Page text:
Shoulder - Elbow - Wrist

Physical therapy can be an effective treatment option for shoulder and elbow problems, such as rotator cuff tears, shoulder impingement, tennis elbow, and golfer's elbow. Physical therapy can help reduce pain, improve range of motion, and strengthen the affected area, which can lead to improved function and quality of life.

The shoulder is amazingly complex.  There are multiple bones, joints, ligaments and muscles that all have to work in harmony to allow for pain free shoulder movements.  It doesn’t take a huge issue to cause significant problems and pain in a shoulder.  However, fixing shoulder issues is relatively straightforward in most cases.  So, if you are experiencing pain or limited range of motion in your shoulder reach out to one of our physical therapists right away and we can often prevent a minor problem from progressing to a major one.

During physical therapy sessions, your therapist will use a variety of techniques, such as stretching, manual therapy, and exercise, to help alleviate symptoms and improve function. The therapist may also provide education on proper body mechanics and posture to prevent further injury.

Studies have shown that physical therapy can be as effective as surgery for certain shoulder and elbow conditions, such as rotator cuff tears and tennis elbow. In fact, physical therapy may be the first line of treatment for many patients with these conditions, with surgery being reserved for cases where conservative measures are unsuccessful.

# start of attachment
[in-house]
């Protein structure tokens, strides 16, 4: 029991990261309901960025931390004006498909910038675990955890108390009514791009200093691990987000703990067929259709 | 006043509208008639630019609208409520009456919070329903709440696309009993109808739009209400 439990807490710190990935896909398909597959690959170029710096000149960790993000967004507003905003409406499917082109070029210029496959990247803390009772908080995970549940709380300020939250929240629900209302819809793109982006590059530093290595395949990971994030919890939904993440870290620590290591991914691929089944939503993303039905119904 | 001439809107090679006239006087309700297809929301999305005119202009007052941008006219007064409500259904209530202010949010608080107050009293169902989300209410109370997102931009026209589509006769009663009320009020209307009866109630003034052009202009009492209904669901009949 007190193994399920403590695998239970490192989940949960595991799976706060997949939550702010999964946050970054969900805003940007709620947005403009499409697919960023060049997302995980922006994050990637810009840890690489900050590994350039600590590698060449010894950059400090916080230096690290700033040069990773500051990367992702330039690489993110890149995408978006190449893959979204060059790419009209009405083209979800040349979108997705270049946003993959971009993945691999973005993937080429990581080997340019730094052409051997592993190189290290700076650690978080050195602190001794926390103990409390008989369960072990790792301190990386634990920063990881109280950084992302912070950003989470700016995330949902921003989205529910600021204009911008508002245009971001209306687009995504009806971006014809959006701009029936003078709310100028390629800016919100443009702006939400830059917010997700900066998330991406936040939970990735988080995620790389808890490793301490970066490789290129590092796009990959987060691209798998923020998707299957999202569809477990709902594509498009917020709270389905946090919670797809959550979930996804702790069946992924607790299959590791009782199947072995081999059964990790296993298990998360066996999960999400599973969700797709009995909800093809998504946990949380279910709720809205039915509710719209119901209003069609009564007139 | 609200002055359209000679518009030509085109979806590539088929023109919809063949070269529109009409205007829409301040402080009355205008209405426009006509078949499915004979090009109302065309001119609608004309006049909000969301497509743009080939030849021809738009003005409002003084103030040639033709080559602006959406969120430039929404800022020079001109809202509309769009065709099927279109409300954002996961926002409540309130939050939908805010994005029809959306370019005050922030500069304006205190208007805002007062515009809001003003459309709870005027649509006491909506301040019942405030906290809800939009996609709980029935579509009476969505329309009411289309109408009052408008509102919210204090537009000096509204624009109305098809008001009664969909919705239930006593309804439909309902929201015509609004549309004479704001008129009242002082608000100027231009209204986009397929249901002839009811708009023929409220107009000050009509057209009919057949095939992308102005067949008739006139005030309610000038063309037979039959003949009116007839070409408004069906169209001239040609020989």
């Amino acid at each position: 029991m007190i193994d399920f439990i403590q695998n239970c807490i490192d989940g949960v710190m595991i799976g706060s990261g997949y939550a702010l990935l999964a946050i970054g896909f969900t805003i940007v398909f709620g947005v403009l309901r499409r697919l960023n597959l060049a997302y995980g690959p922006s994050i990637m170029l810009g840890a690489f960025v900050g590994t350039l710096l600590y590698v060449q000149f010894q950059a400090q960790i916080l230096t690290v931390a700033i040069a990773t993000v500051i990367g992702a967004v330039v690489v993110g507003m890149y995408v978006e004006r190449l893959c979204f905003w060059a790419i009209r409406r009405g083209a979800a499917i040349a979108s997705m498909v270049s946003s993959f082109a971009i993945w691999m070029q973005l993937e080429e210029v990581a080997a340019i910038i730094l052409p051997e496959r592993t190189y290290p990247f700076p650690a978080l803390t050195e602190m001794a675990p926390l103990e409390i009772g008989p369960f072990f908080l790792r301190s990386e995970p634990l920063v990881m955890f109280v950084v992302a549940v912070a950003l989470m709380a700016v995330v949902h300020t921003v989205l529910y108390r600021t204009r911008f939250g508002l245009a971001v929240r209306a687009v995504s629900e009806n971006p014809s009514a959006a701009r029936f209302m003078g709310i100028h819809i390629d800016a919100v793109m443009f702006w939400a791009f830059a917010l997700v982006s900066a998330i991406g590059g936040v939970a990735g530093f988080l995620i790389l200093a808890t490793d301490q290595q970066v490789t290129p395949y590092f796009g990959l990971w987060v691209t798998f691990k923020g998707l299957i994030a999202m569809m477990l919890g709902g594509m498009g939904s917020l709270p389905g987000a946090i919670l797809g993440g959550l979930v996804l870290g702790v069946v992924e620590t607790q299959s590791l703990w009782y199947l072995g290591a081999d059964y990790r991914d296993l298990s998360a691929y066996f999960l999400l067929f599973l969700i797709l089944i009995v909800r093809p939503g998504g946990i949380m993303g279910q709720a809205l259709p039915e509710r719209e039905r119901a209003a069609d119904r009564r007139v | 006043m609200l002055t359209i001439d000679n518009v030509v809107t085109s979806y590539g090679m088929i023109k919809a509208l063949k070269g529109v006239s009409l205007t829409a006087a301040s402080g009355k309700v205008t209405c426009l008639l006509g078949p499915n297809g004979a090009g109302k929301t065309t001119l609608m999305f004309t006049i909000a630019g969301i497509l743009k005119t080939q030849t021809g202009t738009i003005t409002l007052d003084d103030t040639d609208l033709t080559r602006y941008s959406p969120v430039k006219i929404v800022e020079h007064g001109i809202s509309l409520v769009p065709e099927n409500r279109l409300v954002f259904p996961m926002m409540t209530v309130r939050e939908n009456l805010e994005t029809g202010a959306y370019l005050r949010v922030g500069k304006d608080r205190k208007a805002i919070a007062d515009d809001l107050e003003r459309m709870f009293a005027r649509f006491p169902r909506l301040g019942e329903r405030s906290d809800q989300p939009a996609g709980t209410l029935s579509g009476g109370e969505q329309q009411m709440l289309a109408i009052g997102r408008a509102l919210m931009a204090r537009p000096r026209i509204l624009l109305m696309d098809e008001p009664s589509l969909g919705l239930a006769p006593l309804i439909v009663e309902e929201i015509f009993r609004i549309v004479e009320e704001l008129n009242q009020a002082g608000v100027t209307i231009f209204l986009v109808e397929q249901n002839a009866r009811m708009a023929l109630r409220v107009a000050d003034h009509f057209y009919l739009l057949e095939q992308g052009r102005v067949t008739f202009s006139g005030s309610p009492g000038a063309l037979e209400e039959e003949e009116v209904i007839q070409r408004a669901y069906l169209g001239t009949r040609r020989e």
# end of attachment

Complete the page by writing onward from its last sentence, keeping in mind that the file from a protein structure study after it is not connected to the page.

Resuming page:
Overall, the effectiveness of physical therapy for shoulder and elbow problems depends on a number of factors, such as the severity and type of injury, the patient's overall health and fitness level, and their commitment to the treatment plan. However, in many cases, physical therapy can be an effective and non-invasive option for treating these types of injuries.

Did You Know?

  • The shoulder is complicated with numerous bones, muscles, ligaments and tendons.
  • Research has shown that physical therapy is just as effective as surgery for many shoulder problems.
  • Physical therapy can often prevent a minor problem from progressing to a major problem in the shoulder.

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